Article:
December 05, 2007

New Treatment Guidelines for Mental Health Problems in Pre-School Children

A statement by a child psychiatry research group today announced that even though little research supports it, recently, there has been a rise in the numbers of children being prescribed stimulants and psychiatric drugs including, antidepressants. In hopes of providing the best treatment for young children, mental health professionals at the Bradley Hasbro Children's Research Center (a teaching hospital affiliated with Brown Medical School) in Rhode Island are combining their efforts with other mental health professionals from 11 other mental health institutions to create recommendations for clinicians planning on prescribing medications to children aged 3 to 6 years.

The treatment guidelines appear in this month’s issue of the Journal of the American Academy of Child and Adolescent Psychiatry. The group of mental professionals developing the guidelines, known as the Preschool Psychopharmacology Working Group, hope to, as one of the authors states, "begin to close the gap between practice and evidence by clearly defining the current state of psychopharmacological treatment of preschoolers, encouraging judicious practice, and using existing evidence and clinical consensus to provide treatment guidelines for these young children."

The group created the guidelines by reviewing past literature relevant to the prescription of psychiatric medications to preschoolers on topics such as the development of preschoolers. They then created instructions on treatment of nine commonly treated mental disorders among preschool children. The instructions, or algorithms provide the prescribing clinician with recommendations on which kinds of assessments and treatments to provide step-by-step. They suggest that clinicians first begin by performing a diagnostic assessment that considers "the child's emotional and behavioral symptoms, relationship patterns, medical history and developmental history and status."

If a psychiatric diagnosis is confirmed, the authors recommend clinicians start with family-focused psychotherapy -- such as parent management training or dyadic (parent-child) psychotherapy -- before considering medication. However, if the child is not responding and medication is deemed necessary, they suggest it be used in conjunction with psychotherapy.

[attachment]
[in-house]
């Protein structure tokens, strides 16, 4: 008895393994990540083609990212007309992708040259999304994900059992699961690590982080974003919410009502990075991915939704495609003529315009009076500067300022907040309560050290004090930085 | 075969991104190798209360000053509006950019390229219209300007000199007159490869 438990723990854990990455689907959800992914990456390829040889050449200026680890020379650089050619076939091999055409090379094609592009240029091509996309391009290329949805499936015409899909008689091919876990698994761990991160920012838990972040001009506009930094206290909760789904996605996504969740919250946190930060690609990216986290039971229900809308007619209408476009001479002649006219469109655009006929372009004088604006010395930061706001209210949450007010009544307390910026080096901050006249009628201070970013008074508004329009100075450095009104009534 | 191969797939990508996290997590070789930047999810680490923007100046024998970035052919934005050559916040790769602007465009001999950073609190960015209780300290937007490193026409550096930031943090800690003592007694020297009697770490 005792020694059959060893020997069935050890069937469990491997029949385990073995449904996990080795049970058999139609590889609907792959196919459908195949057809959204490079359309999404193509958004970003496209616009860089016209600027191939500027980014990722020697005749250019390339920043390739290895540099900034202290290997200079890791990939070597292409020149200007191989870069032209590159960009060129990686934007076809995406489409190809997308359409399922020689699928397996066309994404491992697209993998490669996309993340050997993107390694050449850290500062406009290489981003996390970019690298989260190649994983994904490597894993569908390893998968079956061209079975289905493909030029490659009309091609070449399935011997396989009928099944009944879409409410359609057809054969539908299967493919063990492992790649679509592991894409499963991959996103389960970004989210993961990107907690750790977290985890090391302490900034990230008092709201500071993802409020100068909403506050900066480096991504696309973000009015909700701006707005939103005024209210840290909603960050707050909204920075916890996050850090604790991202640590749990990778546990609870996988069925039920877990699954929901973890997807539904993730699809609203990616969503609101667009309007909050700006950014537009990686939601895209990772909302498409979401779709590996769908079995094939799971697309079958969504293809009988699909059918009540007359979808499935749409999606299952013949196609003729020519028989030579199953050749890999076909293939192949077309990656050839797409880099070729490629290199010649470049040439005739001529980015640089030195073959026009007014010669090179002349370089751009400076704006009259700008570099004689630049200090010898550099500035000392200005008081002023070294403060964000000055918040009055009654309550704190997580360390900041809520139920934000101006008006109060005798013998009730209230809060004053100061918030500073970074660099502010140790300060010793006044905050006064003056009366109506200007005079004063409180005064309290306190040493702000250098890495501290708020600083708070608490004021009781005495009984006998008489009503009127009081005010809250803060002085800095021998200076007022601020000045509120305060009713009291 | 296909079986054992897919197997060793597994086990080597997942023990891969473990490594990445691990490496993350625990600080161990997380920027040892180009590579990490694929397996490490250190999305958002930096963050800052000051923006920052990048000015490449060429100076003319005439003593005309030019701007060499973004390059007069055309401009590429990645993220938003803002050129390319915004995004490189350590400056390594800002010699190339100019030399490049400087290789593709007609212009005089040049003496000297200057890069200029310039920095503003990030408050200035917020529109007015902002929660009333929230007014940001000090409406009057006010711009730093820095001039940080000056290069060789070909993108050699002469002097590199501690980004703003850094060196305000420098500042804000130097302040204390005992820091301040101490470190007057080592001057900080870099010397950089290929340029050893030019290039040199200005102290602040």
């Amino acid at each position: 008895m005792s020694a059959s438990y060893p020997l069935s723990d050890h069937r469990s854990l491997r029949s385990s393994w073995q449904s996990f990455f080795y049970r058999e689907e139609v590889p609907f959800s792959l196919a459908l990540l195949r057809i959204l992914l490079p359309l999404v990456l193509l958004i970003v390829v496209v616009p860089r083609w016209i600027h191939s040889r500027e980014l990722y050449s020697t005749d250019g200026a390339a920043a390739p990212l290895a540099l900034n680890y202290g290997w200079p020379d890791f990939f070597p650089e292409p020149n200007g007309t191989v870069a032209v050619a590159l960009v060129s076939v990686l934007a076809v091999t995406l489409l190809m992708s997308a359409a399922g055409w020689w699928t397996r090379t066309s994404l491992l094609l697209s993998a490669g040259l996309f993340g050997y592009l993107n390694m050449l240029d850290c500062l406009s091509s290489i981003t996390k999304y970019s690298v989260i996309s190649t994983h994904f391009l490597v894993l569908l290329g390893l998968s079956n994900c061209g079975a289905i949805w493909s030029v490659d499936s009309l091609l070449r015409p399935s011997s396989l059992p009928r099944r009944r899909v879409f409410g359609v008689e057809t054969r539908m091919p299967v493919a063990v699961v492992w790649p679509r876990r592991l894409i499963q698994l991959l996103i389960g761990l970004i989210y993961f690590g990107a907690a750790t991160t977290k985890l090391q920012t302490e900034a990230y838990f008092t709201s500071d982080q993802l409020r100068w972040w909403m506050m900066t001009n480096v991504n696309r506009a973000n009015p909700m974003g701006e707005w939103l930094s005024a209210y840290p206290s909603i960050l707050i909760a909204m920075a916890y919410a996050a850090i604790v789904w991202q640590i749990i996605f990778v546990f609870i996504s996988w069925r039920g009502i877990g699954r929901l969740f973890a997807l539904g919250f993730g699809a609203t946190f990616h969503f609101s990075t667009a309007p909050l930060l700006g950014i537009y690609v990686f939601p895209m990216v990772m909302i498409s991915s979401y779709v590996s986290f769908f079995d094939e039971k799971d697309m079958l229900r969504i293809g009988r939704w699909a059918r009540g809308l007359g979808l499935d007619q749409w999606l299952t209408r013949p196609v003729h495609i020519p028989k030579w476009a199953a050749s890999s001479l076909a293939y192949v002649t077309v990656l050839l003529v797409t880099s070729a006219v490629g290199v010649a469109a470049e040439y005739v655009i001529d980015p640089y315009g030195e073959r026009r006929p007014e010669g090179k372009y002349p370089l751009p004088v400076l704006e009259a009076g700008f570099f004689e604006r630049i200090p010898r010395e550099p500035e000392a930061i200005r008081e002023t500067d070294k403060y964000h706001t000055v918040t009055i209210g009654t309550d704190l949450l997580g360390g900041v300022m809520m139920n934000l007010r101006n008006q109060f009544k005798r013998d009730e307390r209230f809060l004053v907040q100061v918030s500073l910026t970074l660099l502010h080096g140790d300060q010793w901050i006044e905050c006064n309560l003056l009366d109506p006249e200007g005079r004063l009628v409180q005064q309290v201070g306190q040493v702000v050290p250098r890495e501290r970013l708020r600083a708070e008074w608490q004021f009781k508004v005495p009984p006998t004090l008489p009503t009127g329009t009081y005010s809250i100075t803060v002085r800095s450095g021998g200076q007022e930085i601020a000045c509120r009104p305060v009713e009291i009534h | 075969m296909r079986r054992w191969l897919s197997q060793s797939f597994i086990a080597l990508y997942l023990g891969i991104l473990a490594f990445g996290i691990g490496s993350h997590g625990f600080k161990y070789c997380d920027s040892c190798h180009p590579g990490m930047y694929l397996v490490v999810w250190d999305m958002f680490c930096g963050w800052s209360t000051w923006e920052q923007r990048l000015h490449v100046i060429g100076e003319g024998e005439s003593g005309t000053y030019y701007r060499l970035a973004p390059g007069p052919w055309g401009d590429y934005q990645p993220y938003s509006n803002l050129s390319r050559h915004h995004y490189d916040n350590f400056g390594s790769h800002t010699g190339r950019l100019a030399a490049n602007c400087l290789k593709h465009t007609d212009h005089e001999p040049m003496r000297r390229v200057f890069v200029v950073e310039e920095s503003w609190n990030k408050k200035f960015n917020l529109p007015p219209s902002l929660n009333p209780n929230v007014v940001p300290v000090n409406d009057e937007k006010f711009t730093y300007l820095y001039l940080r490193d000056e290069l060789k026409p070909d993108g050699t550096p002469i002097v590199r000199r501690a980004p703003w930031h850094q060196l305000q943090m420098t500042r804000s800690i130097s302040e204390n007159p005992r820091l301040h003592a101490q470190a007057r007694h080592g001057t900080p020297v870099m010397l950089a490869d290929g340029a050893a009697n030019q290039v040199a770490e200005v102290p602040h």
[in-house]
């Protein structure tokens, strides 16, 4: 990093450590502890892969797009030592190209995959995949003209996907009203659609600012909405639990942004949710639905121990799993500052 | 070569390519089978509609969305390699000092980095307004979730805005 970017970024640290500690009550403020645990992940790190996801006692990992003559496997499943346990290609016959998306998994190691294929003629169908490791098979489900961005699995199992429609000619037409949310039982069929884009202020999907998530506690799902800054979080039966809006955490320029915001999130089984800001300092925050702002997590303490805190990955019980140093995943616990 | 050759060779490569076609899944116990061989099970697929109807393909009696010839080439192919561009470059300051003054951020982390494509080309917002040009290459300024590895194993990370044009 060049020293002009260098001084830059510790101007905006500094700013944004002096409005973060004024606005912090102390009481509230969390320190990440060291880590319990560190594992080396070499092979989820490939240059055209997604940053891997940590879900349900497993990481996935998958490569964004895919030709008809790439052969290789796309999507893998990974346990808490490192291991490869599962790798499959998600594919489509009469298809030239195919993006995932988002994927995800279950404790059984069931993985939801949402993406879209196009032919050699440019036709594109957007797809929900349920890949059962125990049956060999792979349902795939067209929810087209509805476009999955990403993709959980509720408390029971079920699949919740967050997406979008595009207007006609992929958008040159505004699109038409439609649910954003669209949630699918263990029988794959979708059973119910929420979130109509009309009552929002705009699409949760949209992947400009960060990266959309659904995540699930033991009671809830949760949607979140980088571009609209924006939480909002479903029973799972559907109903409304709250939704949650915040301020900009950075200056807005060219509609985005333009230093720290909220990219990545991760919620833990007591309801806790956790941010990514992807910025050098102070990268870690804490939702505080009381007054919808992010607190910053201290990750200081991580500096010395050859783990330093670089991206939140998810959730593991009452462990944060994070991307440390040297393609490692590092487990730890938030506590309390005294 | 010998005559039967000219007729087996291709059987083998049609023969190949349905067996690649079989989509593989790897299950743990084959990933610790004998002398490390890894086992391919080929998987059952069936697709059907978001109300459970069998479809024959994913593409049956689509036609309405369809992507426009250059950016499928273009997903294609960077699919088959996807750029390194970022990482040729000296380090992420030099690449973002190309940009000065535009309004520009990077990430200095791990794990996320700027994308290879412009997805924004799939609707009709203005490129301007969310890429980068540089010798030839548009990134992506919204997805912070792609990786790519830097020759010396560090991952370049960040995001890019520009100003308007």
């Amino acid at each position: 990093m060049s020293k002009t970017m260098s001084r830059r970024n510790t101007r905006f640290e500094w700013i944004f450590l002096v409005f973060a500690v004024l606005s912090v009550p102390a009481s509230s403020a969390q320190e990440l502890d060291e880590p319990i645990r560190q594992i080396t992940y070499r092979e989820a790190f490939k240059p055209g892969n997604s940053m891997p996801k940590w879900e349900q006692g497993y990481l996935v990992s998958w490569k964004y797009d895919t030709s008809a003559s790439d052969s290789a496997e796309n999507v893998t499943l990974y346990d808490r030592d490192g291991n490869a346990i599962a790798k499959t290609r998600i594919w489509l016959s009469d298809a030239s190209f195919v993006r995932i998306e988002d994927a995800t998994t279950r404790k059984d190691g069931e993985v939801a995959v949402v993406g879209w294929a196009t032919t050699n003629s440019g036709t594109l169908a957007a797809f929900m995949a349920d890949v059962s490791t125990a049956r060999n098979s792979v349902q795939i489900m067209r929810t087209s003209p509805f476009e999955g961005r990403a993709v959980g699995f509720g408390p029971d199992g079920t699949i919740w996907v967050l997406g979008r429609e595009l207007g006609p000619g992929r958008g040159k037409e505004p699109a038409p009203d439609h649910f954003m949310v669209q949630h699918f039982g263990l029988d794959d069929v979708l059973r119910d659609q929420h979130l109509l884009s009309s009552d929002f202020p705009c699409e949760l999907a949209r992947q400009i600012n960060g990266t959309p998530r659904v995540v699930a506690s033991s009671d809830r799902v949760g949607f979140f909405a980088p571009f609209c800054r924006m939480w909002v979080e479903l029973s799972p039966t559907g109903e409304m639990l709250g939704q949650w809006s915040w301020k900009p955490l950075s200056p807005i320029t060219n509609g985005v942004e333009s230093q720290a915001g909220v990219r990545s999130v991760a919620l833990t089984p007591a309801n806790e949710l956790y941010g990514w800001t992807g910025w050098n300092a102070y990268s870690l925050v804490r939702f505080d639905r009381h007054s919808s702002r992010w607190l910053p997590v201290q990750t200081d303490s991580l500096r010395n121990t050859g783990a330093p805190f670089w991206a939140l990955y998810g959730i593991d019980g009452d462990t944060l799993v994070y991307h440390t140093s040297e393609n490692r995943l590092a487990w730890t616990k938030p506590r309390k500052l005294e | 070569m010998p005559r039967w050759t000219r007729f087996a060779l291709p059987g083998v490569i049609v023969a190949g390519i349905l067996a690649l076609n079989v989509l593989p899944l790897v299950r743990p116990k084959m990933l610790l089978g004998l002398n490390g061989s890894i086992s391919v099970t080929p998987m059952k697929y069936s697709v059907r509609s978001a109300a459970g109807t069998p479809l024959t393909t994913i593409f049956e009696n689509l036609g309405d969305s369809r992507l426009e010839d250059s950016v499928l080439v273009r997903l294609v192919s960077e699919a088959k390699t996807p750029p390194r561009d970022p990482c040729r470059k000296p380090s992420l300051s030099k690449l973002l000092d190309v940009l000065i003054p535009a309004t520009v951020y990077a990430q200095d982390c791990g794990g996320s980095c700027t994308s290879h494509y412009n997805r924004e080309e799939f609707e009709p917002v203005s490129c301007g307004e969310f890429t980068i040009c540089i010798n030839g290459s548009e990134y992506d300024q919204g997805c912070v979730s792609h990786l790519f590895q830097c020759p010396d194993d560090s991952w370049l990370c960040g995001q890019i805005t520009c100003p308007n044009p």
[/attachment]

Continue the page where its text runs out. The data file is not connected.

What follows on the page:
Some of the disorders covered in these guidelines include: bipolar disorder, pervasive developmental disorders—an example of this is autism, major depressive disorder, attention deficit and hyperactivity disorder (ADHD), disruptive behavior disorders and anxiety disorders.

The guidelines stress the value of family-focused assessments in young children and encourage the use of psychotherapy prior to prescription of any medications, among other things. The authors state that the guidelines should reduce the numbers of preschoolers being prescribed psychiatric drugs.

The algorithms provided in the guidelines focus on five factors. These include:

  • Assessment and diagnosis at every decision point in order to reassess the diagnosis and formulation -- both of which are critical, given the rapid development of preschoolers
  • Psychotherapeutic interventions
  • Each step is marked by the "level of evidence" supporting the recommendation, allowing clinicians to consider the body of evidence and apply it to the individual patient
  • Recommendations for a discontinuation trial after successful medication treatment to reassess the child's symptoms and appropriate treatment
  • Consultation with an expert in child psychiatry if the physician arrives at the end of the algorithm with ongoing impairment and distress
  • The authors also state what they believe is immediately needed in the preschool population, more research efforts that examine the effects of therapy and medication based treatments for young children.

    See Abstract of Guidelines: Psychopharmacological Treatment for Very Young Children: Contexts and Guidelines. (Journal of the American Academy of Child and Adolescent Psychiatry)


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